Sheffield United: How a misleading story about Oli McBurnie might be a force for good

It was a storm in a Kinnettles cup. A deliberately mischievous story on a dreich news day.

Thursday, 5th September 2019, 15:43 pm
Updated Thursday, 5th September 2019, 22:15 pm
Oli McBurnie is a committed player, says Sheffield United manager Chris Wilder: Simon Bellis/Sportimage

But tomorrow night, if Oli McBurnie is selected by Scotland, the Sheffield United centre-forward will be desperate to prove those who questioned his commitment to international football were talking out of their bahoochies.

McBurnie's first act, after reporting for duty with Steve Clarke's squad ahead of their game against Russia, was to address reports he had been less than enthusiastic about being summoned in the first place. They stemmed from an incident before last week's Carabao Cup tie against Blackburn Rovers, when McBurnie was caught on camera telling John Fleck he didn't want to be called-up because, he jokingly told his compatriot, going away was "s***e".

The comment provoked a predictable backlash on social media and clarifications from both Wilder and the player's own family. McBurnie, United's manager explained, had simply been referring to the fact Fleck was injured. They are room mates with Scotland, Wilder also revealed, before insisting context was important.

Oli McBurnie of Sheffield United and Scotland: Simon Bellis/Sportimage

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Nevertheless, McBurnie clearly felt it was important to confront the issue and provided some background information to Clarke and his team mates before the meeting with Stanislav Cherchesov's side. Steven Reid, a member of Scotland's backroom staff, later confirmed no apology had been needed.

Wilder, who signed McBurnie from Swansea City during the close season, will not have been surprised. Indeed, assessing the 23-year-old's first month in South Yorkshire, he believes his style will naturally endear him to supporters and team mates alike. Particularly, Wilder acknowledged, at Bramall Lane where fans demand his squad put in a shift.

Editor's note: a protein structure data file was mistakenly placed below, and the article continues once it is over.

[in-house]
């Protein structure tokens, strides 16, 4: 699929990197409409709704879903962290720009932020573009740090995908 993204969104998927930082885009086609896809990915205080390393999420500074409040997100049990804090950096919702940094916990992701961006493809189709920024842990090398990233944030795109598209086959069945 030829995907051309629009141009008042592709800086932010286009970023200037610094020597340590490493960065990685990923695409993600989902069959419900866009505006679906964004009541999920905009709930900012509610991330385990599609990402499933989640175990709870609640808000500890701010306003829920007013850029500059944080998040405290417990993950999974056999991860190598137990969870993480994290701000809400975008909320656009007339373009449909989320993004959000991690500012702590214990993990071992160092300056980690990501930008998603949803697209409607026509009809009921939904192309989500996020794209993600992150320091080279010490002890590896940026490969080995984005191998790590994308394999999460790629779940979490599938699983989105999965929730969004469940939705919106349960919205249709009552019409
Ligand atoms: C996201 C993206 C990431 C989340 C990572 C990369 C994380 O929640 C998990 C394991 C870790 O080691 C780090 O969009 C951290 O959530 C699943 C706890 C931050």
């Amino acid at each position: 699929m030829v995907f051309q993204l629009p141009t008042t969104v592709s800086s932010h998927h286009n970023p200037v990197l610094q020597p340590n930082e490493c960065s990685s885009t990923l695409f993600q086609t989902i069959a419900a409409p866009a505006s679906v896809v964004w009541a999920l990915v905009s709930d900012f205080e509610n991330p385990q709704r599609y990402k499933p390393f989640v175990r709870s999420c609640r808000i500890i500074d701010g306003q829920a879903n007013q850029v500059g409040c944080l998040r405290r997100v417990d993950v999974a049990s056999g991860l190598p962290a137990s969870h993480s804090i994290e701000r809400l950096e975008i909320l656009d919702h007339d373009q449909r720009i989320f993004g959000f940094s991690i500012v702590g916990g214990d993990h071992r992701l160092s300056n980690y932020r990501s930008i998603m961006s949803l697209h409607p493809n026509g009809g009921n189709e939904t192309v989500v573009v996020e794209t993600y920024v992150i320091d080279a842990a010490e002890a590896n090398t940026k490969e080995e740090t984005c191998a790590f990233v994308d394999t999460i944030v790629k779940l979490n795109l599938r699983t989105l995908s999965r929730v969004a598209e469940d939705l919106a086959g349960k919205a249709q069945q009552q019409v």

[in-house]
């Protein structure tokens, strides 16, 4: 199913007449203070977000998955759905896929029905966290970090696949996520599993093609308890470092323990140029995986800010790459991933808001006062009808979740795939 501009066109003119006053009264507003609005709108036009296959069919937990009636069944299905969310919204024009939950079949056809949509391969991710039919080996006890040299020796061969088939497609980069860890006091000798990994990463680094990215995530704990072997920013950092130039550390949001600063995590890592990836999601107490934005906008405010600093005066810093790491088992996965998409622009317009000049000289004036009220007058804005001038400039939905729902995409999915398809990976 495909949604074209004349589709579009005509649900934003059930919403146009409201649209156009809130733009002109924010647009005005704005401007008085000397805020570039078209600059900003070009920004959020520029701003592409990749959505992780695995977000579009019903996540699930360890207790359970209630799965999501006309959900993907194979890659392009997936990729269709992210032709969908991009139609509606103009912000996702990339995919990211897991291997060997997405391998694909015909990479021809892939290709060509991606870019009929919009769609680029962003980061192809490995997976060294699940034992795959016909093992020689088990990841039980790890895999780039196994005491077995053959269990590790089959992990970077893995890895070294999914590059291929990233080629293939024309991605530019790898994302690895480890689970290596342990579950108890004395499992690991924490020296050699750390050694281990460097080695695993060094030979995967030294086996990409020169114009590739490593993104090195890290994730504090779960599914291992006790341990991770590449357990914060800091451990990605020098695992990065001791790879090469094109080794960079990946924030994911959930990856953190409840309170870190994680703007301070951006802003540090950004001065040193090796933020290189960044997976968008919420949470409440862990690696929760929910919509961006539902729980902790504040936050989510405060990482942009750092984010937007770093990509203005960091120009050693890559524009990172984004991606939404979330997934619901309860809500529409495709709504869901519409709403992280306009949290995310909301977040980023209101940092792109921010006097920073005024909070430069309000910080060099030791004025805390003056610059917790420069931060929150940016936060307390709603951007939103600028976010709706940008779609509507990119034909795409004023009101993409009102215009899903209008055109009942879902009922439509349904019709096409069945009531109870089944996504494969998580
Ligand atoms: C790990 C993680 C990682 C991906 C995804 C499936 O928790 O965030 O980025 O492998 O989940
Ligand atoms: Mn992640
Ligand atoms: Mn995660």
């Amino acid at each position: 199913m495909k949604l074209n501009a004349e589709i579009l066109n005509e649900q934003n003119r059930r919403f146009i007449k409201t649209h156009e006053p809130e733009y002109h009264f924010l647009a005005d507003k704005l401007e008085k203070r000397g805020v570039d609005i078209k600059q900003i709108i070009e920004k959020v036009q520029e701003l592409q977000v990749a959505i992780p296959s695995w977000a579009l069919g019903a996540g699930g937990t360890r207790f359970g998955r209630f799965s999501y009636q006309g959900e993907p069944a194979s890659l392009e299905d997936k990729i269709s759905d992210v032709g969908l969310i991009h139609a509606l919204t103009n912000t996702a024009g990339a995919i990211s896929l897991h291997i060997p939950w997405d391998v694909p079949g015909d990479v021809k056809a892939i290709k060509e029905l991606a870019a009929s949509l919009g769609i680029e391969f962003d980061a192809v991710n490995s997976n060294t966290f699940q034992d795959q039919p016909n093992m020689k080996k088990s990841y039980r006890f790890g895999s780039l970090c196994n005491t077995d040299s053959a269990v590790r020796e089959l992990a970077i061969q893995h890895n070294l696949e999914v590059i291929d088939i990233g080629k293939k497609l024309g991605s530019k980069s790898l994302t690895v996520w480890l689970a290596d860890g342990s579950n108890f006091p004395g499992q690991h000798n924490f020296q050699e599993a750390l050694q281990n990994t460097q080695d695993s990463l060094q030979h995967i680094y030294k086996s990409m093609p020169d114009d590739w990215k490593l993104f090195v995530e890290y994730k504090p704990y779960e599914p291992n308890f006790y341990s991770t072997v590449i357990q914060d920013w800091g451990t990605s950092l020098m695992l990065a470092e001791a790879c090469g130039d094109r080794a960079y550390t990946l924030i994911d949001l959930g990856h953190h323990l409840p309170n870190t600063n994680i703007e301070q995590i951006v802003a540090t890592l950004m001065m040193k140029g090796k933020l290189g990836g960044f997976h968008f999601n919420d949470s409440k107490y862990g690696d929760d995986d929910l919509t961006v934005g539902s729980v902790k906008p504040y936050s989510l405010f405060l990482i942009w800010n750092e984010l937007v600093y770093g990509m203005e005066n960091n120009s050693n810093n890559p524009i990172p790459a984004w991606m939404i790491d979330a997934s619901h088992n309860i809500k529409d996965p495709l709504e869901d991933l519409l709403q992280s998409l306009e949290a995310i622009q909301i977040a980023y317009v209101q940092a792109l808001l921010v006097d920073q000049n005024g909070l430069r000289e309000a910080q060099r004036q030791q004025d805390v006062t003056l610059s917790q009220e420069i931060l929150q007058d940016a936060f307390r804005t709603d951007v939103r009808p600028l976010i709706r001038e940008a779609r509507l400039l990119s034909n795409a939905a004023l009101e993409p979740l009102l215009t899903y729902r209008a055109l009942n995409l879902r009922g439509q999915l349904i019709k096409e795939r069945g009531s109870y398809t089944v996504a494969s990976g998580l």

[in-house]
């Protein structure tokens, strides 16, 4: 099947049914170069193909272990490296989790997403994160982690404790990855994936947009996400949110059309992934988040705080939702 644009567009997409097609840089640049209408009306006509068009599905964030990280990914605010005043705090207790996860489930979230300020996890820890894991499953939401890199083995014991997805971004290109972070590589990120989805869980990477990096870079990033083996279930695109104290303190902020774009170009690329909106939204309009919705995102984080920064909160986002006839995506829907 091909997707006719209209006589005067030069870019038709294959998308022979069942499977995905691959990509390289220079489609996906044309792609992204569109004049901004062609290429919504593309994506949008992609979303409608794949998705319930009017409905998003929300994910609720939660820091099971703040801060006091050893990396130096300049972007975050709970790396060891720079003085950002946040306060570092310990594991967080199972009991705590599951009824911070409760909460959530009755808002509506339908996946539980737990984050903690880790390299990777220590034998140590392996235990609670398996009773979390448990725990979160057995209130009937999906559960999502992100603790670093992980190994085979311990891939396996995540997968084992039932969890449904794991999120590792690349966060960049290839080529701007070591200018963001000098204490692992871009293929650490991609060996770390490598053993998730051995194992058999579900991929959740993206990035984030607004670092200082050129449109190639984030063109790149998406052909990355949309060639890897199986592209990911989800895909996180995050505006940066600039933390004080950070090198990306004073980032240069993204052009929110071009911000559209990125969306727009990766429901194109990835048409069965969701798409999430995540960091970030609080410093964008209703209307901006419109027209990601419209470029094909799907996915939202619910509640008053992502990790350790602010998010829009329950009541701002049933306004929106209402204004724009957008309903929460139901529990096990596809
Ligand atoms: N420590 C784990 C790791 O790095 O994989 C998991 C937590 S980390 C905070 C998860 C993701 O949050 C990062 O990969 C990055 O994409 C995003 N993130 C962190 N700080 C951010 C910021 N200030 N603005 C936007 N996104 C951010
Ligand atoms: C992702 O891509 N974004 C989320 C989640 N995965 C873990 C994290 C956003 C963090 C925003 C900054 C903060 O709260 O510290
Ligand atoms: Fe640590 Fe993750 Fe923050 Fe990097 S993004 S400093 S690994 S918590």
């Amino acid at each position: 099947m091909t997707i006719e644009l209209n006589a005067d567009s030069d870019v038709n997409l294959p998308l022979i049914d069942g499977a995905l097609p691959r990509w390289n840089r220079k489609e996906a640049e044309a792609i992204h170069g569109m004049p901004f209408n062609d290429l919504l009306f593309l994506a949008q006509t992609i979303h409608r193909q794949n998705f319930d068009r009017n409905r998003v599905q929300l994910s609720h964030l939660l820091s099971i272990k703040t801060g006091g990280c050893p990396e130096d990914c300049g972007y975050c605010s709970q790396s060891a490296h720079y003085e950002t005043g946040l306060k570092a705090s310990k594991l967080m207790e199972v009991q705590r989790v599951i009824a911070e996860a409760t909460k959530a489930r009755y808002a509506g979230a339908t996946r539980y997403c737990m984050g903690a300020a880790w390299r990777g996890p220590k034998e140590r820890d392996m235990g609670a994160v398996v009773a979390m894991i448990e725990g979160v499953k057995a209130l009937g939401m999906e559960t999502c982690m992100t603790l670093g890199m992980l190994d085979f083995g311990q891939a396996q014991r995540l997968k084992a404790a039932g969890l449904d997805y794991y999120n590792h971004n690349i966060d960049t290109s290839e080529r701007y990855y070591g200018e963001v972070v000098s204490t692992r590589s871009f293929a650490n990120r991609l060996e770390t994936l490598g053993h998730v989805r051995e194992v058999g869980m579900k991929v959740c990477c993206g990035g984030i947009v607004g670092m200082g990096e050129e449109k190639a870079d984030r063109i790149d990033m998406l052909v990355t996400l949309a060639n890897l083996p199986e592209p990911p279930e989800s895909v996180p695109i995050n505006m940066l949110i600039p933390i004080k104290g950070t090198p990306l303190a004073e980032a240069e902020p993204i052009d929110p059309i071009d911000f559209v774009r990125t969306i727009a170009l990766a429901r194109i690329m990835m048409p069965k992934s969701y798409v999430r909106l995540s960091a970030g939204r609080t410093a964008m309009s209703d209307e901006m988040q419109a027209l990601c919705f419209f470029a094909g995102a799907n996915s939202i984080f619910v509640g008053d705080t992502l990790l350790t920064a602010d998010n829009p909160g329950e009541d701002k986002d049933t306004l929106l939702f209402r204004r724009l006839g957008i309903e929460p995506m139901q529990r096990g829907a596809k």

"Oli is always going to be popular wherever he plays," he said. "He puts himself about, he's a damn good footballer and, just as importantly, he leaves it all out there on the pitch.

"We've already seen that here but really, we're not surprised. We already knew what he was like, watching him, coming up against him and speaking to other people. Every single day, he puts it all in."

Oli McBurnie scored against Crystal Palace: Simon Bellis/Sportimage

After opening his account for the season with a goal against Leicester City last month, McBurnie could emerge as a key figure in Clarke's plans for the Group I fixture at Hampden Park and next week's clash with Belgium. Real Madrid's Eden Hazard has been ruled-out of that game due to injury, potentially providing Scotland with a lifeline back into qualification contention if they can overcome the visitors from Moscow.

McBurnie's approach makes him an important cog in the United machine too. Although he failed to hit the target during Saturday's draw with Chelsea, his energy and tireless running created plenty of space for others, including Callum Robinson, whose effort proved the catalyst for United's comeback from 2-0 down.

"Oli came in (to the starting eleven) but he'd been knocking on the door for a while," Wilder said. "He'd given us a problem to think about, in terms of the selection, and that's what we wanted."

If any good does come out of 'Video-Cam Gate' and the embarrassment caused to McBurnie, it will be reminding United's players about the scrutiny they are now under after reaching the highest level.

Reid raised the subject at Scotland's training base on Tuesday, conceding professional sportspeople must always be on their guard whenever they are out in public.

"We draw a line under it, move on and look forward to the two games coming up," Reid told journalists. "There’s no doubts over his commitment.

"And the manager has openly said that he only wants committed players to be involved. If that wasn’t the case, then I don’t think Oli – or any other squad member – would be here."

"As soon as players leave their front door these days they have to be careful," Reid added. "Nights out especially, talking to people who might want to record you and ask you an innocent question and then it’s out on social media.

"With camera phones and things like that it’s a little bit different to what it used to be and they need to be very careful with the company they keep and nights out they’re having."